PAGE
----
Gutless f*cking cowards

Un-f*cking-believable. (The choice of epithet is intentional—read on…)

In one of the more gutless and disingenuous moves of late, a number of ABC affiliates have decided not to show tonight’s uncut Veteran’s Day airing of Saving Private Ryan. One of those affiliates? Dallas’s own WFAA-TV, owned by Belo Corp. (Belo also owns a number of the other ABC affiliates who are not airing the movie.) According to Belo:

“Due to the intense adult language and graphic violence throughout the movie, Belo Corp. believes it is inappropriate to air this movie at a time when large numbers of young children are watching television […]”

It is violent, there’s no doubt about that—it’s probably the most realistic war movie ever made. But let’s be real here—it’s about the language (i.e., the word “f*ck”) and the fact that it might offend someone’s puritanical sensibilities:

Despite a grisly opening scene that, upon the movie’s release, caused some moviegoers to walk out, the movie isn’t being taken off the air solely for violence, Al Tompkins, a writer for media watchdog site Poynteronline.org wrote in a column posted Wednesday.

“It is the repeated use of the F-word that has TV stations backing off airing it,” Tompkins wrote. “Station groups tell me that they estimate the F-word is used more than a dozen times in the movie.”

(Still not convinced? Let me throw this out to think about: Should ABC, in the future, secure the broadcast rights to The Passion of the Christ, WFAA and Belo will practically be tripping over themselves to see how fast they can air it. After all, it’s a movie about Christ, and Christ sells in the Deep South—never mind that the movie’s also ultra-violent, almost grotesquely so. Just wait—it’ll happen, I guarantee it.)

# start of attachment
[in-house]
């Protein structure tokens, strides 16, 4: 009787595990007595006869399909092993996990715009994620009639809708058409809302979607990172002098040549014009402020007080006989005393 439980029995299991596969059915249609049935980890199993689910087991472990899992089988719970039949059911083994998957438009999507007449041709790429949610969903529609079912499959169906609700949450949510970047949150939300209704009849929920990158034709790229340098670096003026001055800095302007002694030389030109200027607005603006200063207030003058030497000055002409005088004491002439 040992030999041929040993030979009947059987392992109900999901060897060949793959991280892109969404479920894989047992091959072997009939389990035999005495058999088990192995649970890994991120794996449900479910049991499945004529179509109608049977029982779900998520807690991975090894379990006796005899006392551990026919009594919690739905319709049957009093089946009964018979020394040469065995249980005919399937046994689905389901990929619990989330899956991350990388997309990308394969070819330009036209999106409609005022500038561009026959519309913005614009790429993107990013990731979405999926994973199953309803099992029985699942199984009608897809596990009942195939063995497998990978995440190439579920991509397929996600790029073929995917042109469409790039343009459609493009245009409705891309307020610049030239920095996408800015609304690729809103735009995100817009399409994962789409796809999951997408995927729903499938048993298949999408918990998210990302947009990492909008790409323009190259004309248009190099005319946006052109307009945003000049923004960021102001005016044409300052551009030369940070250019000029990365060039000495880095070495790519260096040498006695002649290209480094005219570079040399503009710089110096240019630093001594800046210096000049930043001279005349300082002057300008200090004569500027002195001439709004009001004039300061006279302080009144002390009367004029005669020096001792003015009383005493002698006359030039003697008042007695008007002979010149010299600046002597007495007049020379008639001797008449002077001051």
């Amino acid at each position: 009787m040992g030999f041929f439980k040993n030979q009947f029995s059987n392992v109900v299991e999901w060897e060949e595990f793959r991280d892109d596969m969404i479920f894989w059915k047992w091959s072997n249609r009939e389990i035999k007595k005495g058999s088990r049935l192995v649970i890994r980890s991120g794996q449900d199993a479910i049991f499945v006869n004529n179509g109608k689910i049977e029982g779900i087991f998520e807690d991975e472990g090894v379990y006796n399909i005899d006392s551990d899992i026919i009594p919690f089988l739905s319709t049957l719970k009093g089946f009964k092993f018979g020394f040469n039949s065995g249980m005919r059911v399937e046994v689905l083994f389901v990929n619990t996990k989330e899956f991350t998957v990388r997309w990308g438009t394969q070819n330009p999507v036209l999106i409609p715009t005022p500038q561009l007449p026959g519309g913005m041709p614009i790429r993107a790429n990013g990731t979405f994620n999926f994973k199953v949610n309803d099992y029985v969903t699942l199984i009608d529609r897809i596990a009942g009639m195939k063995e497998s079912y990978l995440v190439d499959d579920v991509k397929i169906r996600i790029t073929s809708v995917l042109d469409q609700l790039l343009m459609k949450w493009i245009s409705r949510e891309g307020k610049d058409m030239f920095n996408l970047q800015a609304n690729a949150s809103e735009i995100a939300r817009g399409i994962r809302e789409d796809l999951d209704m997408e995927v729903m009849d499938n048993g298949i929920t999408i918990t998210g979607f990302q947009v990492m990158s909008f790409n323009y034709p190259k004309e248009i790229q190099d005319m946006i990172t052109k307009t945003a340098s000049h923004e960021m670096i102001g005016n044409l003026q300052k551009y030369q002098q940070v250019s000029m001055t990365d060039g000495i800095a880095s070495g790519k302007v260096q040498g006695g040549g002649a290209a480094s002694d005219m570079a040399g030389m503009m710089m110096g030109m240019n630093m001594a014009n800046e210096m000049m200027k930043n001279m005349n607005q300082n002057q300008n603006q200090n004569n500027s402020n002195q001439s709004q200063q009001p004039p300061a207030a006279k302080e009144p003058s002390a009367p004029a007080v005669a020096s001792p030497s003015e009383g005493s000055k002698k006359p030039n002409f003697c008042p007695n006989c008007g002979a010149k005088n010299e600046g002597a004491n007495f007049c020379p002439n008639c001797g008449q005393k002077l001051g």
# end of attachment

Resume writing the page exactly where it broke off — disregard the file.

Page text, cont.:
Still think it’s about the poor children? Not even the decency watchdogs are buying into that:

But according to a story in the Charlotte Observer, even the Parents Television Council, which the Observer describes as one of the most aggressive lobbyists for broadcast decency, said it didn’t approve of stations pulling the movie. The Charlotte, N.C., ABC affiliate WSOC-TV also canceled the broadcast.

“Context is everything,” L. Brent Bozell, the organization’s president, said in an interview with the Observer.

But the truth lies in an article in today’s Dallas Morning News (somewhat ironic, as the DMN is also owned by Belo):

In the wake of Janet Jackson’s “wardrobe malfunction,” many stations said they fear that the Federal Communications Commission would rule the film indecent and levy fines.

“The inconsistent manner in which the FCC is choosing to apply these rules puts TV stations like ours in a most difficult position,” Raymond H. Cole, president of WOI-TV in Des Moines, Iowa, said in a prepared statement Wednesday.

[…]

“We regret that we are not able to broadcast a patriotic, artistic tribute to our fighting forces like Saving Private Ryan.”

Granted, WOI is not a Belo station, but that’s all it is when it comes down to it. It’s all about Janet Jackson’s tit and saving a buck. It has nothing to do with how appropriate the airing of the movie is. (And what’s even more confusing is that ABC has already come out and said that they’d pay any fines that result from the airing of the movie.)

Look, we all know in advance that, yes, there’s going to be a whole lot of swearing and violence in the movie. To that I say: Big. F*cking. Deal. If you don’t feel it’s appropriate, change the f*cking channel. There’s your choice, and it’s completely within your rights and abilities. If you know what’s coming and you still expose your children to it, you have no—zero—right to be offended.